Kombucha flavours to savour
By Jacey Gibb, Distribution Manager
Welcome to ‘Bucha Basics, where we cover everything there is to know about homebrewing kombucha
Last week, we did a victory lap after finishing your first batch of kombucha. I briefly covered the secondary fermentation phase, aka where you add any flavouring agents, but it’s worth covering in its own article since there’s a lot of ground to cover.
Technically, your kombucha is good to go after the first fermentation period. However, I find unflavoured kombucha to be somewhat bland, so I’m a strong advocate for taking a few extra steps, adding fruit, and leaving it for a few days. Your taste buds will thank you.
For its sheer convenience, I recommend keeping a few bags of frozen fruit in the freezer to have on hand. Kombucha already has a few steps, so you can at least cut down on the prep time. In terms of cost, frozen fruit is also comparable to fresh fruit, with No Name brand’s costing about $4.
On the opposite side of the spectrum, if you have an abundance of fresh fruit and a dwindling time window to consume it in, feel free to use fresh fruit. Once I had diced pineapple leftover from a party, and I just tossed it into a fermenting batch, and the results were delish.
As if the wealth of fruit options wasn’t paralyzing enough, you can even add fresh herbs to give new variations. I’ve used lavender, rosemary, and mint, but there are some even wackier combinations online. It all comes down to your preferences, so just have fun with it.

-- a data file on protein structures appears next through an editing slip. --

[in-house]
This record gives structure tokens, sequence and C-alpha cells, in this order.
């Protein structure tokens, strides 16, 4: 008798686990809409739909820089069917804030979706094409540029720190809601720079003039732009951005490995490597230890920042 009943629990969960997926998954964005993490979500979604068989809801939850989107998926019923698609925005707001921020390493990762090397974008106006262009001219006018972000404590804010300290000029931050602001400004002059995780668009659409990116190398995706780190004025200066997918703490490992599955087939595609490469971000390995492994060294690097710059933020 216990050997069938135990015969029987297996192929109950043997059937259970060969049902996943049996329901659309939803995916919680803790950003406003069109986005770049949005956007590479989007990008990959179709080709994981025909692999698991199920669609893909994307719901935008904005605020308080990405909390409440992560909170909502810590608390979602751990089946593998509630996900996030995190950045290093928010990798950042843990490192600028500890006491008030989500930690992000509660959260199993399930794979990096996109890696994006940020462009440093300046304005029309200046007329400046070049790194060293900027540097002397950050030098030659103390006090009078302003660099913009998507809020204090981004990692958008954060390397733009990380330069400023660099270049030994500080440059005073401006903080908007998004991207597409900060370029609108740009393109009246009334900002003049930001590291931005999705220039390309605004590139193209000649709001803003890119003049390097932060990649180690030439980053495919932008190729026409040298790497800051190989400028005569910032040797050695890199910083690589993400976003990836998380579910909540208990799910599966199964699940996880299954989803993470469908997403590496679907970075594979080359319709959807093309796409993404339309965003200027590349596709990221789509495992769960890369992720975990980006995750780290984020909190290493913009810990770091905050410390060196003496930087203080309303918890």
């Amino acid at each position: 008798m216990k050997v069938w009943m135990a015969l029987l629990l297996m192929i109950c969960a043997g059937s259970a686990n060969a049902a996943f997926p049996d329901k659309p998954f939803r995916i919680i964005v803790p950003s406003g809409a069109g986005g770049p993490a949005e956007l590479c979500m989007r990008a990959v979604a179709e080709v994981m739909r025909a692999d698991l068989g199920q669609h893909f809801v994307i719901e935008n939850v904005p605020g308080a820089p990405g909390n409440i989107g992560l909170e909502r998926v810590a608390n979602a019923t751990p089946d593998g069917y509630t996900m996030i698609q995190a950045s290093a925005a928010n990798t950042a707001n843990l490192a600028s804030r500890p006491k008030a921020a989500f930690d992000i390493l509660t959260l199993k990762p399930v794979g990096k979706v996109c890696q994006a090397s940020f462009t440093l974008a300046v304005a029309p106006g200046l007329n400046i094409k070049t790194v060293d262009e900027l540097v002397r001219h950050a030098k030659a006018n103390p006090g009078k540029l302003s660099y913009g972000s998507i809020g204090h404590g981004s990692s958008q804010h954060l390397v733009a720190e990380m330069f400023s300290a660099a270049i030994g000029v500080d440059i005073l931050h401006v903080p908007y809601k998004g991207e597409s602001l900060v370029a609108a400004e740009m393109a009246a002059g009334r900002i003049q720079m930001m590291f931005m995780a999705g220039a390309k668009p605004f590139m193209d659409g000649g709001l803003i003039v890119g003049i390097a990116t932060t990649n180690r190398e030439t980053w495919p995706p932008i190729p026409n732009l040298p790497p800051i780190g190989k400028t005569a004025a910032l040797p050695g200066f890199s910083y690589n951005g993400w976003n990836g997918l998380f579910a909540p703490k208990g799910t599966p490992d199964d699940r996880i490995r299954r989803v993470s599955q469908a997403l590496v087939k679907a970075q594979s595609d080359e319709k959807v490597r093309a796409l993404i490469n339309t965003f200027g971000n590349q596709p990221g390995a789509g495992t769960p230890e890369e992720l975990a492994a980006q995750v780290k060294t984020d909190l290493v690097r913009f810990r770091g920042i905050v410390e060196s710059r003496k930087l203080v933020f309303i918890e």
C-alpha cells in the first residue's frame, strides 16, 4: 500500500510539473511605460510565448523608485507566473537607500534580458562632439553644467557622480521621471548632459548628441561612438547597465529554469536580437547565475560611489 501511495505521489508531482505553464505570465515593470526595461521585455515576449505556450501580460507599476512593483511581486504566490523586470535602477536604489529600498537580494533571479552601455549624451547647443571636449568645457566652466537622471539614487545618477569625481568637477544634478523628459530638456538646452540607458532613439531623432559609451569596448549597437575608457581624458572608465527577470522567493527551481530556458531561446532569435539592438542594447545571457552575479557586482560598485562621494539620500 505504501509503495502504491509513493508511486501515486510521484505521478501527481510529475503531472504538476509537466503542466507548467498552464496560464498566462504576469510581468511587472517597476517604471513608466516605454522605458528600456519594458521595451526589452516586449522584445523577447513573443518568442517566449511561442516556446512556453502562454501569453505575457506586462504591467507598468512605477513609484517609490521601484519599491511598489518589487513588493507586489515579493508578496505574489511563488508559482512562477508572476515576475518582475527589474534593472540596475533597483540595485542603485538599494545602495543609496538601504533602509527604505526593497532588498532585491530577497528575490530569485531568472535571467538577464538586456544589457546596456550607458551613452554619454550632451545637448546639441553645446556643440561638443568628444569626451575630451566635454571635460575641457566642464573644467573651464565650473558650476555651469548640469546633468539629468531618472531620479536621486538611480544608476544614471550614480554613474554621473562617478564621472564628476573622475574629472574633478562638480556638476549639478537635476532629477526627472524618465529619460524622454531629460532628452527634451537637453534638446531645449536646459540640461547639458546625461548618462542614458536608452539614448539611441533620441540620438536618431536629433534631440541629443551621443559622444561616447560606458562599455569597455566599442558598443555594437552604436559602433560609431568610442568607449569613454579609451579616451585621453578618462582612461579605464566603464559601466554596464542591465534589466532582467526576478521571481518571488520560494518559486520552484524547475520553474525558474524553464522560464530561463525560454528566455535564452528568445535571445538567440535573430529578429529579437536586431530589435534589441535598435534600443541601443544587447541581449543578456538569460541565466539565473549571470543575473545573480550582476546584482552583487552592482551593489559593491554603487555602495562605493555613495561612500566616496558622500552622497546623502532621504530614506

Here are a few fruits/combinations that get the ol’ Gibb stamp of approval:
Mango: possibly my favourite. Light and fruity, but also mild enough to combine for kombucha cocktails—more on that in a future article, though.
Strawberries: very sweet, and it transforms the kombucha into a bright, ruby colour.
Blueberries: use slightly fewer blueberries than you would any other fruit; otherwise, the kombucha will come out overly tart. Blueberry kombucha ends up a deep, dark purple.
Ginger: blame my parents for feeding me Canada Dry anytime I felt sick, but there’s something about the taste of ginger that feels medicinal. Ginger pairs really well with other fruits, but add in smaller doses, so it doesn’t overwhelm the other flavours.
It’s worth mentioning: every step along the way of kombucha brewing is an experiment. It’s entirely possible to have a great batch, and follow the steps exactly for the following brew—yet have things turn out completely different. Keep track of your process (how much fruit you’ve added; how many days you’re leaving it to ferment) and learn from any mistakes. A ‘buchmaster’s job is never finished.